Todda Yonge, ZAN
 
 Mark Lacy, ZAN
On the evening of November 4, 2013, Anchorage Center (ZAN) North Area controller Todda Yonge was working when he received a call from Fairbanks Flight Service Station. Controllers there had lost contact with a Cessna in need of navigation assistance after the pilot found himself in heavy snow with extremely limited visibility.

Fairbanks Flight Service Station: Fairbanks Radio, out and around Tanana do you see a 7700 squawk? It may be too low for you.

Todda: Negative, I do not.

Fairbanks FSS: Well, we’ve got a guy out. He knows he’s out in the Tanana vicinity someplace but, he’s not sure exactly where.

Yonge and another veteran controller, Mark Lacy, tried to coordinate calls with nearby aircraft to gain more information, but options were limited as traffic had quieted down for the evening and the only flights scheduled to enter the airspace were B-52 bombers whose mission was likely to be cancelled. When one of the military aircraft entered the airspace, Yonge asked if they had onboard radar, but the pilots responded that they only had ground mapping radar. Yonge asked for the aircraft to broadcast in the blind in hopes of reaching the lost Cessna pilot on his last known frequency.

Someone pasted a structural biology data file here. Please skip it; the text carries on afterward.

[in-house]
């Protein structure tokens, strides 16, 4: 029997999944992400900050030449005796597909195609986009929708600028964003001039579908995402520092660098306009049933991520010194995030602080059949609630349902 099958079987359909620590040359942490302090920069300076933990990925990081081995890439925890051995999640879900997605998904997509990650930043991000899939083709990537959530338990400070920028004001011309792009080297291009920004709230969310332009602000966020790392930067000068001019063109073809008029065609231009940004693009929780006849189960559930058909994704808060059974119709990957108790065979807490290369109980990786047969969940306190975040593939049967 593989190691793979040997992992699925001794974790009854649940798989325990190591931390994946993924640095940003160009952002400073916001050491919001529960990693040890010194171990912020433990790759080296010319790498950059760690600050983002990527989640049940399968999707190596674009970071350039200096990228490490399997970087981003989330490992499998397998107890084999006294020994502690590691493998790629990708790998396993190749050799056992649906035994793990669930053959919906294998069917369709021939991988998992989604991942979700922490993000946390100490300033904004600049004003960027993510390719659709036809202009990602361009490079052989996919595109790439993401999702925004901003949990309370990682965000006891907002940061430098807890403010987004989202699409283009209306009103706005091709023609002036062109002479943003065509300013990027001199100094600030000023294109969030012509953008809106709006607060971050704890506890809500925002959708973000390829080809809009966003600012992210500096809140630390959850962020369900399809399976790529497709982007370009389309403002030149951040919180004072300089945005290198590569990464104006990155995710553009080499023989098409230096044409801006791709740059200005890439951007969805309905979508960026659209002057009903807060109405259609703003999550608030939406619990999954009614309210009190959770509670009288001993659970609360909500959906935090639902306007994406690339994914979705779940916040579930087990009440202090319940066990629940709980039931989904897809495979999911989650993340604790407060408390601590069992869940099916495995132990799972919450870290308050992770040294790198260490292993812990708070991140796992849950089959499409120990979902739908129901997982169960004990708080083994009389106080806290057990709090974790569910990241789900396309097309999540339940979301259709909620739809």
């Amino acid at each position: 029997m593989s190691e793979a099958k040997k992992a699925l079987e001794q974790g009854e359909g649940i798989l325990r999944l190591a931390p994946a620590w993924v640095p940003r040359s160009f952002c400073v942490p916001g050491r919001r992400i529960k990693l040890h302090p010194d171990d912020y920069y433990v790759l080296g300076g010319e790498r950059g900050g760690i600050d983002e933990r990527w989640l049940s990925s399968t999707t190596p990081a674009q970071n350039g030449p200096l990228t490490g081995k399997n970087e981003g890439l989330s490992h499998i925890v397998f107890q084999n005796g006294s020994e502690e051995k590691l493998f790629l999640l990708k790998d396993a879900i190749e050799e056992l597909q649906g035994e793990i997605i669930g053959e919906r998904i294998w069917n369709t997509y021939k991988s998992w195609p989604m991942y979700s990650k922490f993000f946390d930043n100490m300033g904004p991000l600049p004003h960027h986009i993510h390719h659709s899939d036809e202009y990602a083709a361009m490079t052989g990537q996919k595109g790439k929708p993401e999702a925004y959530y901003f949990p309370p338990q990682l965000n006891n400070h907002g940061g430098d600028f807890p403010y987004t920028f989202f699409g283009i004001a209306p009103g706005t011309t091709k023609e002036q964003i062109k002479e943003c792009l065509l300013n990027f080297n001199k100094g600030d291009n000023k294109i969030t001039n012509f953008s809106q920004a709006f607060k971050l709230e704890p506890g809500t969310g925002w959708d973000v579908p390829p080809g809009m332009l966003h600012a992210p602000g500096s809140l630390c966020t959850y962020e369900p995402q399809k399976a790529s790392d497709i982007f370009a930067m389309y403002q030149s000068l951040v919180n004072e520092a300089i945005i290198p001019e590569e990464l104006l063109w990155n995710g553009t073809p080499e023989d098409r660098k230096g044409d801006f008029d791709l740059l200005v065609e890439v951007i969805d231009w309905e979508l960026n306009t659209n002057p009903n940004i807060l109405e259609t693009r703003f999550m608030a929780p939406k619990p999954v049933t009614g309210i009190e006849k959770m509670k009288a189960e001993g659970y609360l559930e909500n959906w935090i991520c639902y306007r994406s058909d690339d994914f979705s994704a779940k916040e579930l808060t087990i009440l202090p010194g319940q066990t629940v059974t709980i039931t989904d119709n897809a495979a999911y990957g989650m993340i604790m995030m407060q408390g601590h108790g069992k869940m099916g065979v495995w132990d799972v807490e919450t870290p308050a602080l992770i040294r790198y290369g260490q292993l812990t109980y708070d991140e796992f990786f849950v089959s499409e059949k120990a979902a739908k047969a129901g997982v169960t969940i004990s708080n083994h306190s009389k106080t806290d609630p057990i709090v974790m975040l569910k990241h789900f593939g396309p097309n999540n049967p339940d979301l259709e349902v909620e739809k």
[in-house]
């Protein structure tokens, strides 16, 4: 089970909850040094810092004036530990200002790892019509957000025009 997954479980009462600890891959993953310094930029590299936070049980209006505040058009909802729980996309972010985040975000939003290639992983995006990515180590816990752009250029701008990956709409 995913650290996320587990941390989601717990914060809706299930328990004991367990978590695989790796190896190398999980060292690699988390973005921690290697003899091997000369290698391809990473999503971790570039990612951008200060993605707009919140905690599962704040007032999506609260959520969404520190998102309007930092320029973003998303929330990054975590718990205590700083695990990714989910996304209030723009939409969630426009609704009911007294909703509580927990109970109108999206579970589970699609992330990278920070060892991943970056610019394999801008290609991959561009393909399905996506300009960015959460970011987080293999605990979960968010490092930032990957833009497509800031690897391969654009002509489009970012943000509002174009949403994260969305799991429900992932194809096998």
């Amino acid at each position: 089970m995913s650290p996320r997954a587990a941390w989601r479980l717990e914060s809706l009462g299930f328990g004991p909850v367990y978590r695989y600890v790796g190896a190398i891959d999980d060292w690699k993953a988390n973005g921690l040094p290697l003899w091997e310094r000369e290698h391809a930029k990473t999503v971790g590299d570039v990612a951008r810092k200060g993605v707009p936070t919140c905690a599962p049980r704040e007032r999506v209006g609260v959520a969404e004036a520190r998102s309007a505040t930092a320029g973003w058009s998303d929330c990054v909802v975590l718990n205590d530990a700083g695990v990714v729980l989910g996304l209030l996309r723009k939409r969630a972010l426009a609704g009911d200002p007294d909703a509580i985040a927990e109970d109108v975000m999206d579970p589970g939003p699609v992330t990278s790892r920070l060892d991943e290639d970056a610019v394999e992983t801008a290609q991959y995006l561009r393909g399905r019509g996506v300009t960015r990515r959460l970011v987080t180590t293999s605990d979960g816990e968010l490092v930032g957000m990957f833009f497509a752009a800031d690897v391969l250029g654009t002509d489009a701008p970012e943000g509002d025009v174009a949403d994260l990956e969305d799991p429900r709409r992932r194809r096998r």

Todda: And, Hail 13, there is, uh, a Cessna 172 that’s, uh, squawking 7700 in around the Tanana vicinity … Is there any way that you could either transmit or see if, uh, call him? And Hail 13, the frequency is 122.65 and the call sign is November 5459 Romeo.

HAIL13: Hail 13, copy. And you said 122.65 and try to contact November 5459 Romeo.

At this time, the B52s were 200 miles southeast of the Cessna’s estimated location. When the transmission was unsuccessful, Yonge asked the military aircraft if they would be willing to continue westbound and attempt contact with the troubled aircraft, to which they responded they would. HAIL 13 from the 69th Bomber Squadron at Minot, N.D., and HAIL 14 from the 96th Bomber Squadron at Barksdale, La., flew 200 miles out of their way attempting to contact this lost Cessna, and were able to locate and make contact with the pilot who was flying low to the ground through a valley surrounded by rugged Alaskan terrain.

Todda: And Hail 13, do you have any joy with that, uh,
Cessna 172?

HAIL13: Affirm sir, we were able to reach him on 122.65. He advises that he is on a 240 radial inbound into weather and it sounds like he is not IFR rated.

The bomber pilots were able to relay vital messages between the lost pilot and ATC, and help the pilot navigate to a safe landing at the Calhoun Memorial Airport in Tanana, Alaska.

To listen to the highlights of the audio recording of the event, please click HERE.

A transcript of this recording can be found HERE.

To watch the video of Yonge and Lacy honored at our March 26 awards presentation, please click HERE.

To watch a special video from the crew of the B-52 bombers, led by Capt. Joshua Middendorf, please click HERE.